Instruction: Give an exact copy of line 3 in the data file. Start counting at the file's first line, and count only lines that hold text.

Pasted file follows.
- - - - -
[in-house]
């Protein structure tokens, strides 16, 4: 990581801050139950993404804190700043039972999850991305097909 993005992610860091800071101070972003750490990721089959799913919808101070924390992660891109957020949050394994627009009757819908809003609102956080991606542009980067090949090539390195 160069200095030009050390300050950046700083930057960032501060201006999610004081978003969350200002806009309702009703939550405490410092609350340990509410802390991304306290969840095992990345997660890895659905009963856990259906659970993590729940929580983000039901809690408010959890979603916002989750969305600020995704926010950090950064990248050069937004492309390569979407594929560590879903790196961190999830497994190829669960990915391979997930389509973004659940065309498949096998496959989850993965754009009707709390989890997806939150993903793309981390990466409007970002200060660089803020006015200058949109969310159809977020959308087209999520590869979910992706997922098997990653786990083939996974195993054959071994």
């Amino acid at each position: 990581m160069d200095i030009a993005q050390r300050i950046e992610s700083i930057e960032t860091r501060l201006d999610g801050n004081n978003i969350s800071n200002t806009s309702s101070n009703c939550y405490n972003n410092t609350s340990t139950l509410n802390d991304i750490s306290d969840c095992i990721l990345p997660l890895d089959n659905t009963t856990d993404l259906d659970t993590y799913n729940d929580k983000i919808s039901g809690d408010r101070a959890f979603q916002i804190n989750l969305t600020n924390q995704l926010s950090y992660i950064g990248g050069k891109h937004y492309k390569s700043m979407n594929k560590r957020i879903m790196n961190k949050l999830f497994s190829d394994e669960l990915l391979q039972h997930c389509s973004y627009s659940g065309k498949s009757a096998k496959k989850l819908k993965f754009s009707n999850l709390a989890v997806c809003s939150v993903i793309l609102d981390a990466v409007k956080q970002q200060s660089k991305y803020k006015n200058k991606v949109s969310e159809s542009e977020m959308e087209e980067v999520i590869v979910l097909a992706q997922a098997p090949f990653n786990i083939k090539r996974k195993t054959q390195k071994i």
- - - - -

């Amino acid at each position: 990581m160069d200095i030009a993005q050390r300050i950046e992610s700083i930057e960032t860091r501060l201006d999610g801050n004081n978003i969350s800071n200002t806009s309702s101070n009703c939550y405490n972003n410092t609350s340990t139950l509410n802390d991304i750490s306290d969840c095992i990721l990345p997660l890895d089959n659905t009963t856990d993404l259906d659970t993590y799913n729940d929580k983000i919808s039901g809690d408010r101070a959890f979603q916002i804190n989750l969305t600020n924390q995704l926010s950090y992660i950064g990248g050069k891109h937004y492309k390569s700043m979407n594929k560590r957020i879903m790196n961190k949050l999830f497994s190829d394994e669960l990915l391979q039972h997930c389509s973004y627009s659940g065309k498949s009757a096998k496959k989850l819908k993965f754009s009707n999850l709390a989890v997806c809003s939150v993903i793309l609102d981390a990466v409007k956080q970002q200060s660089k991305y803020k006015n200058k991606v949109s969310e159809s542009e977020m959308e087209e980067v999520i590869v979910l097909a992706q997922a098997p090949f990653n786990i083939k090539r996974k195993t054959q390195k071994i």